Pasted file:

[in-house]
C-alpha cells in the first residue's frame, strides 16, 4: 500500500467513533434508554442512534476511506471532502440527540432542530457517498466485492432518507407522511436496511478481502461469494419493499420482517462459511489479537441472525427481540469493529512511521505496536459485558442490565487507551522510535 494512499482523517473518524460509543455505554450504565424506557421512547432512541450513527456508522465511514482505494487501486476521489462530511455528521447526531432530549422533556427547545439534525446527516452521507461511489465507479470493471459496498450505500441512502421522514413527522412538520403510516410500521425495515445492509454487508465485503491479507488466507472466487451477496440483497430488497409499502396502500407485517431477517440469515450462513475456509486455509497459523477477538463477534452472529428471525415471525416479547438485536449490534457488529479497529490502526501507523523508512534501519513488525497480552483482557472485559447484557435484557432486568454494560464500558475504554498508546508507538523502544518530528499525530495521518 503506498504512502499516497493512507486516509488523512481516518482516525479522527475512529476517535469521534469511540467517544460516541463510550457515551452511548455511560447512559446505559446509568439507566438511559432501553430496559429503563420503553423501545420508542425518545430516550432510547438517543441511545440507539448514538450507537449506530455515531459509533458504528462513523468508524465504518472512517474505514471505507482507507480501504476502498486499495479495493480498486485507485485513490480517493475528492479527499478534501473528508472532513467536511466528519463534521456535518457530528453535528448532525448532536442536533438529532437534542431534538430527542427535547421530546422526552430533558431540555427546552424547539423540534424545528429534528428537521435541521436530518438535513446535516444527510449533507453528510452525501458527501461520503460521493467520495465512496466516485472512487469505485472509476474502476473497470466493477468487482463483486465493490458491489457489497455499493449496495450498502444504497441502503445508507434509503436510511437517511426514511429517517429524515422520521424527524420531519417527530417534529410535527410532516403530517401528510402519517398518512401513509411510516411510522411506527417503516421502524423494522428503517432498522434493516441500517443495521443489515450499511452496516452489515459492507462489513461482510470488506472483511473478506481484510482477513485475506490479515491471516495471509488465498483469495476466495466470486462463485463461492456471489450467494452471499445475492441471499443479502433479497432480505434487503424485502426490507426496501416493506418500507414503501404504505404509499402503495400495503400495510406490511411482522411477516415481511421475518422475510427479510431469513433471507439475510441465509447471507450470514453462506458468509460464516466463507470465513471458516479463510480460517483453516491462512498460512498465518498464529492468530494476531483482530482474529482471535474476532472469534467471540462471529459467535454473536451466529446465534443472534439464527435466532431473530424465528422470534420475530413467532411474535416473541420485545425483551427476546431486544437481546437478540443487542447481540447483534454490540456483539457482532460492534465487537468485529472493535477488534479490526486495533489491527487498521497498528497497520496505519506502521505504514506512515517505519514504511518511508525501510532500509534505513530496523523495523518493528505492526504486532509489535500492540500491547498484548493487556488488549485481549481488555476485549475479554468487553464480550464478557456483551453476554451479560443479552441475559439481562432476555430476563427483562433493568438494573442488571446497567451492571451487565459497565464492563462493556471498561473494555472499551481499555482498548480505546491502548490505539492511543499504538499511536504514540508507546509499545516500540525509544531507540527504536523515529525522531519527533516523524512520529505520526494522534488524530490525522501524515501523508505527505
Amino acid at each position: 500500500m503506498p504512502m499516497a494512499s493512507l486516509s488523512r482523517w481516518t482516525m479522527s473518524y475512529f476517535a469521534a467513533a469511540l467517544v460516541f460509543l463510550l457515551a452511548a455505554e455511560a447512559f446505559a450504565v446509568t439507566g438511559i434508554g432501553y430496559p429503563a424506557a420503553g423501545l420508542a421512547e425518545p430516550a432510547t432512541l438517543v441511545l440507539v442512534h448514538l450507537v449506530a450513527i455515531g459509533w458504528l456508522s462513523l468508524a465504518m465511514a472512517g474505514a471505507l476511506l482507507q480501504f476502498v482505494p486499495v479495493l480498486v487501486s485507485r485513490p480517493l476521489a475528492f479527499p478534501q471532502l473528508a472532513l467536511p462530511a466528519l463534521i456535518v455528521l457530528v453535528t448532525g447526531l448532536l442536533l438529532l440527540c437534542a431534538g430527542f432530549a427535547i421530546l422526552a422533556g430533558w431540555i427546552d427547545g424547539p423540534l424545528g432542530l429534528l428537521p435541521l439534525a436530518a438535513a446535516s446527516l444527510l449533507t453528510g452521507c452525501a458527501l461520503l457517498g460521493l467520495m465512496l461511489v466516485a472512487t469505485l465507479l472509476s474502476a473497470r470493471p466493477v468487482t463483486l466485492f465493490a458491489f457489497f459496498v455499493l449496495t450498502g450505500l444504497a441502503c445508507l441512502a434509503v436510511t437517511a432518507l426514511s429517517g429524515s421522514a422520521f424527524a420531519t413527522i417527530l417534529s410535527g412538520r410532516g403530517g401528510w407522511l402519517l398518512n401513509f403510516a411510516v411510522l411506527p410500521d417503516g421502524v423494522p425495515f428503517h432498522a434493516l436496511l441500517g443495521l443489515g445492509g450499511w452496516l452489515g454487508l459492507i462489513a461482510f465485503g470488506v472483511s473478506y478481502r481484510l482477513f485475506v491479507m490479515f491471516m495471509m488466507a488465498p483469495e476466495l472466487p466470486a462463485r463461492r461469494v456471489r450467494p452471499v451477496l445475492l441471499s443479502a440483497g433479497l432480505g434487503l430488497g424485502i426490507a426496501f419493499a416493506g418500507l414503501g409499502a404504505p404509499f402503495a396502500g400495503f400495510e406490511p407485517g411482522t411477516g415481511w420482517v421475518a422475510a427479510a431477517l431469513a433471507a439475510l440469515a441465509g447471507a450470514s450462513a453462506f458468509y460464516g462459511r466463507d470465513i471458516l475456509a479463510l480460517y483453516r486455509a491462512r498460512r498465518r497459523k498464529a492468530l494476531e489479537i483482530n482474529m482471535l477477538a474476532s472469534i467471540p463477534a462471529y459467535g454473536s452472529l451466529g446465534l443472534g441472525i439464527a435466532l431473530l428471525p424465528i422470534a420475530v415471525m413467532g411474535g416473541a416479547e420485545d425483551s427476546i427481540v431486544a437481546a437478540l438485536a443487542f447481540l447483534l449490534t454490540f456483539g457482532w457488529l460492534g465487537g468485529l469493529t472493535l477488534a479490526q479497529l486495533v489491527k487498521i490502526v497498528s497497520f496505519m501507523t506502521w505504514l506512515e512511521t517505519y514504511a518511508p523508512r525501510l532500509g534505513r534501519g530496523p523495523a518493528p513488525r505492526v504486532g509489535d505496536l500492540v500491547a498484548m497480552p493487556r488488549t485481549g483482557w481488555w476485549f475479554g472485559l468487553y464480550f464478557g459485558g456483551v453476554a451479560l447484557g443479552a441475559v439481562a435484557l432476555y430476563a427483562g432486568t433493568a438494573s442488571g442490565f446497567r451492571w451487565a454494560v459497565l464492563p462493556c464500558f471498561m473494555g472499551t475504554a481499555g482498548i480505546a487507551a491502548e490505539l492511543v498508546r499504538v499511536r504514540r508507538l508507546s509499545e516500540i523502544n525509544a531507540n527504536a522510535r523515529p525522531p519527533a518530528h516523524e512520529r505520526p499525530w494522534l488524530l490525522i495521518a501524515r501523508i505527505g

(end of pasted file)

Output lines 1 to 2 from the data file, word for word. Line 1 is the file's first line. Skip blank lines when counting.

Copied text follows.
[in-house]
C-alpha cells in the first residue's frame, strides 16, 4: 500500500467513533434508554442512534476511506471532502440527540432542530457517498466485492432518507407522511436496511478481502461469494419493499420482517462459511489479537441472525427481540469493529512511521505496536459485558442490565487507551522510535 494512499482523517473518524460509543455505554450504565424506557421512547432512541450513527456508522465511514482505494487501486476521489462530511455528521447526531432530549422533556427547545439534525446527516452521507461511489465507479470493471459496498450505500441512502421522514413527522412538520403510516410500521425495515445492509454487508465485503491479507488466507472466487451477496440483497430488497409499502396502500407485517431477517440469515450462513475456509486455509497459523477477538463477534452472529428471525415471525416479547438485536449490534457488529479497529490502526501507523523508512534501519513488525497480552483482557472485559447484557435484557432486568454494560464500558475504554498508546508507538523502544518530528499525530495521518 503506498504512502499516497493512507486516509488523512481516518482516525479522527475512529476517535469521534469511540467517544460516541463510550457515551452511548455511560447512559446505559446509568439507566438511559432501553430496559429503563420503553423501545420508542425518545430516550432510547438517543441511545440507539448514538450507537449506530455515531459509533458504528462513523468508524465504518472512517474505514471505507482507507480501504476502498486499495479495493480498486485507485485513490480517493475528492479527499478534501473528508472532513467536511466528519463534521456535518457530528453535528448532525448532536442536533438529532437534542431534538430527542427535547421530546422526552430533558431540555427546552424547539423540534424545528429534528428537521435541521436530518438535513446535516444527510449533507453528510452525501458527501461520503460521493467520495465512496466516485472512487469505485472509476474502476473497470466493477468487482463483486465493490458491489457489497455499493449496495450498502444504497441502503445508507434509503436510511437517511426514511429517517429524515422520521424527524420531519417527530417534529410535527410532516403530517401528510402519517398518512401513509411510516411510522411506527417503516421502524423494522428503517432498522434493516441500517443495521443489515450499511452496516452489515459492507462489513461482510470488506472483511473478506481484510482477513485475506490479515491471516495471509488465498483469495476466495466470486462463485463461492456471489450467494452471499445475492441471499443479502433479497432480505434487503424485502426490507426496501416493506418500507414503501404504505404509499402503495400495503400495510406490511411482522411477516415481511421475518422475510427479510431469513433471507439475510441465509447471507450470514453462506458468509460464516466463507470465513471458516479463510480460517483453516491462512498460512498465518498464529492468530494476531483482530482474529482471535474476532472469534467471540462471529459467535454473536451466529446465534443472534439464527435466532431473530424465528422470534420475530413467532411474535416473541420485545425483551427476546431486544437481546437478540443487542447481540447483534454490540456483539457482532460492534465487537468485529472493535477488534479490526486495533489491527487498521497498528497497520496505519506502521505504514506512515517505519514504511518511508525501510532500509534505513530496523523495523518493528505492526504486532509489535500492540500491547498484548493487556488488549485481549481488555476485549475479554468487553464480550464478557456483551453476554451479560443479552441475559439481562432476555430476563427483562433493568438494573442488571446497567451492571451487565459497565464492563462493556471498561473494555472499551481499555482498548480505546491502548490505539492511543499504538499511536504514540508507546509499545516500540525509544531507540527504536523515529525522531519527533516523524512520529505520526494522534488524530490525522501524515501523508505527505